To people who love their dog, pet ownership isn’t about having a little fun with a cute little puppy for as long as it holds your interest and then forgetting about it. As it becomes evident to anyone who polls dog owners for the bond they enjoy with their pet, dogs really do become a member of the family. And most people would rather deprive their children healthcare before they deprived their dogs of it. Such dedicated dog owners don’t just take their dog to some general-purpose vet when he falls ill. They take them to specialists – orthopedic Mt Pleasant veterinarians, cardiac veterinarians or ophthalmologist veterinarians. The bills usually run into the thousands. If you can afford to pay for the treatment, specialist veterinarians can pull off near-human feats for your dog. Basically, it comes down to being able to afford it. So does health insurance for dogs make sense? Do you pay for it and then rest easy like you do with for your family?
To a dog owner the idea of being unable to pay for a health care procedure for their dog is the stuff of nightmares. So they should get the health insurance for dogs that comes specially designed for dogs’ needs, shouldn’t they? Well, it depends on how much they are willing to pay; it depends on whether they can get the right kind policy.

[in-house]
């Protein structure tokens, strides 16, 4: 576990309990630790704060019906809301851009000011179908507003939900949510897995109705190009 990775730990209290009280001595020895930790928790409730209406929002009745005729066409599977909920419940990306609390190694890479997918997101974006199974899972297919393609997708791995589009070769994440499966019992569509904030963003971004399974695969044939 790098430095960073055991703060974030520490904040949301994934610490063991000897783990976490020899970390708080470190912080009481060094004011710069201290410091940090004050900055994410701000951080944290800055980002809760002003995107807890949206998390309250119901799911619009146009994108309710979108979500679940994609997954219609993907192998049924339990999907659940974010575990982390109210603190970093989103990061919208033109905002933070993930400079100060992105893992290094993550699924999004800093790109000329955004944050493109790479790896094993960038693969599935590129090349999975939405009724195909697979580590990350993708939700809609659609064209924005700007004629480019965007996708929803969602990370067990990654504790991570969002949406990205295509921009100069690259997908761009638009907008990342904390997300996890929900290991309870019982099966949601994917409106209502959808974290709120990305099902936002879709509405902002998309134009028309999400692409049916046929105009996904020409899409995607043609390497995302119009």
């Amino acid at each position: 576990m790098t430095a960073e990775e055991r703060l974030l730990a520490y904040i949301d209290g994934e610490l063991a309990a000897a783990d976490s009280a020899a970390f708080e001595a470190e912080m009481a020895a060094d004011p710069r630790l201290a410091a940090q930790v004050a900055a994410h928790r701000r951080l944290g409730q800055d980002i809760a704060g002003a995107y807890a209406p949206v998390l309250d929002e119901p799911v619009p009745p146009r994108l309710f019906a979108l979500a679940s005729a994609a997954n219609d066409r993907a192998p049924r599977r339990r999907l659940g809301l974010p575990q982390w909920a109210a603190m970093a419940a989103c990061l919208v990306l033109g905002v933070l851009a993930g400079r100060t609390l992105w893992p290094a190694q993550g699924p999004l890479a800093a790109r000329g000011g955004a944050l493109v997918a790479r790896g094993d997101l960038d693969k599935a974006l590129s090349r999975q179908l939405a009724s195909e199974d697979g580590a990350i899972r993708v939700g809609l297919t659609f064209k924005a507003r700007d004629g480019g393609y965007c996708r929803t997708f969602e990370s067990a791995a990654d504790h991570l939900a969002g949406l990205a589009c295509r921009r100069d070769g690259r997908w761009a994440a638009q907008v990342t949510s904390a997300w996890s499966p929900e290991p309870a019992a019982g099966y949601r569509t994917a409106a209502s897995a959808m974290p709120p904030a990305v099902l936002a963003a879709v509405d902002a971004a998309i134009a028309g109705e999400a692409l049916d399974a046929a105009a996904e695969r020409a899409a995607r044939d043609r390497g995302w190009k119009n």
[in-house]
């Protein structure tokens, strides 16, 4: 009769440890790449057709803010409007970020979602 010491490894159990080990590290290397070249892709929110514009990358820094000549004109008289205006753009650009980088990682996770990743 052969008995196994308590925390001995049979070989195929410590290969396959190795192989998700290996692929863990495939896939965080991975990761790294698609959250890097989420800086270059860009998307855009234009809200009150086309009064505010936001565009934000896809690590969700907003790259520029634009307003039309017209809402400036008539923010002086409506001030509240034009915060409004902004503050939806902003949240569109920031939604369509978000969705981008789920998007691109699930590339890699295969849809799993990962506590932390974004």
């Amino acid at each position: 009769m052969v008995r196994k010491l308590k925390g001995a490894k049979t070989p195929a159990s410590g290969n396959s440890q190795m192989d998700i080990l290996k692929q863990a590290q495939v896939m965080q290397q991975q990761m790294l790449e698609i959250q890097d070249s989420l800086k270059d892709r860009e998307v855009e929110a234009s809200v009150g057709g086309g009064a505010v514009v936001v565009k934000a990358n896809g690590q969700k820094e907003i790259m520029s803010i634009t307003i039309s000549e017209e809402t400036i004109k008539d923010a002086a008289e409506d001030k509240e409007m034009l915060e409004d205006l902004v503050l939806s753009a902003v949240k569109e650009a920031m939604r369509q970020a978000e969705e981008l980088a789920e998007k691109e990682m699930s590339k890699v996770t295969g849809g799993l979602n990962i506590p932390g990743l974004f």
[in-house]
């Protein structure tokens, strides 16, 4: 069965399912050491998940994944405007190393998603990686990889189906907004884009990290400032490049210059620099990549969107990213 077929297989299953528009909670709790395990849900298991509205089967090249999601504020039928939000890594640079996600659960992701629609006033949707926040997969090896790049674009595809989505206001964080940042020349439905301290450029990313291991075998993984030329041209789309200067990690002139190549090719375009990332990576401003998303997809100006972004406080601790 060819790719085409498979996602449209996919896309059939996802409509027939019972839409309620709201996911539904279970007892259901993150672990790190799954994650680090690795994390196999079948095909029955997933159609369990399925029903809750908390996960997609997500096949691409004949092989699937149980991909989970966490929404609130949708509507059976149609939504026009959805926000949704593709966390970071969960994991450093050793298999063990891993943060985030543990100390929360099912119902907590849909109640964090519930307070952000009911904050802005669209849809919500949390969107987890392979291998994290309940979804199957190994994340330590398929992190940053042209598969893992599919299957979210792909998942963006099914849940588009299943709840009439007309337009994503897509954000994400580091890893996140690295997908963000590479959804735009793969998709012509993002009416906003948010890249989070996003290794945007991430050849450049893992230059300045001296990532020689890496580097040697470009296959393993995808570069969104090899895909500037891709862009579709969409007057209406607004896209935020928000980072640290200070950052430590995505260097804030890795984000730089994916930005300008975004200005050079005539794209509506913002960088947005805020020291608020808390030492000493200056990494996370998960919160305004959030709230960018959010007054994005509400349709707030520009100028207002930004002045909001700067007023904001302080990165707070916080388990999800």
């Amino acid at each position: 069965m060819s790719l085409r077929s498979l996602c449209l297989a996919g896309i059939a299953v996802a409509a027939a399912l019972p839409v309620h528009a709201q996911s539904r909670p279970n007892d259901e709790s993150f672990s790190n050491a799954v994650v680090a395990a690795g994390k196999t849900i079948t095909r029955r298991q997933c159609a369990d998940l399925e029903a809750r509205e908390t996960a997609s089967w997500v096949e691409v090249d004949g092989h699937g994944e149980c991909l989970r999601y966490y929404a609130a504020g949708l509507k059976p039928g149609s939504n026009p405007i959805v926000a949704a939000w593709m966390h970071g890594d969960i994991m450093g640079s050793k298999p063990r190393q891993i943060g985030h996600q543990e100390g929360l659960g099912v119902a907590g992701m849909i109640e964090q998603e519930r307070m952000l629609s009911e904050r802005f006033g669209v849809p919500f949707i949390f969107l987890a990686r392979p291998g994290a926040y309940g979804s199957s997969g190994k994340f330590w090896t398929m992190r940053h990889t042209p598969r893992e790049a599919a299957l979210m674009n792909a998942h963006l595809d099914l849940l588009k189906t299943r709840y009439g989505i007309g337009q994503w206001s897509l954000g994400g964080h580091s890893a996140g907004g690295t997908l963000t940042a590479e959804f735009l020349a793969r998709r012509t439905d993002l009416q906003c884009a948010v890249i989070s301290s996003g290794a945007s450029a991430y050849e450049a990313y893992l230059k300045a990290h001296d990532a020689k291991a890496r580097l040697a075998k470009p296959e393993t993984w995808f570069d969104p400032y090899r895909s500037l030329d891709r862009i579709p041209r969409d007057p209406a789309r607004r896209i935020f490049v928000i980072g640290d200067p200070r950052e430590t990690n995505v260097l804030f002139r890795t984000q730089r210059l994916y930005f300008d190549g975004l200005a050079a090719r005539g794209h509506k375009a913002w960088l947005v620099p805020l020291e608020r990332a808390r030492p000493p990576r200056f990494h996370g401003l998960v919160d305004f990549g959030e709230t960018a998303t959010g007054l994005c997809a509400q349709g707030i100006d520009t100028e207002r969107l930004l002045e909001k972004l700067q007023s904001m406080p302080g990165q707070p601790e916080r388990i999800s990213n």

Sometimes, when veterinarians have to put a dog down because the owner can’t afford the $4000 bill for a spinal disc problem or $2000 for a fracture, they tell the owner that if only they had thought to buy the health insurance for dogs that’s available, their dog would completely have been covered.
But as consumer groups will tell you, health insurance for dogs isn’t that simple. Good policies cost about $300 a year. If a dog lives for 15 years, that’s thousand dollars. Who can afford that? In general, lifetime healthcare bills for your average healthy dog comes in at about $6000. That’s a lot less than you would pay for health insurance every month and then pay for whatever the health insurance doesn’t end up covering. If your pet comes down with a disease that requires long-term care, it could double your insurance bills. For your average dog that lives a healthy life, insurance doesn’t save you any money at all. You should just save up every month whatever you would pay in premiums.
Of course, insurance companies have a different argument. They feel that the “average bill for a healthy animal over its lifetime” argument hardly make sense. Who is to know what dog will be healthy and what won’t? If you do decide that you will go with insurance, you should probably make sure you shop around and ask questions of Shuler Veterinary Clinic. You want a policy where prescription drugs are covered; you want one that asks for the smallest co-pay possible and has no cap how much is paid out. You want to know also if long-term chronic problems are covered.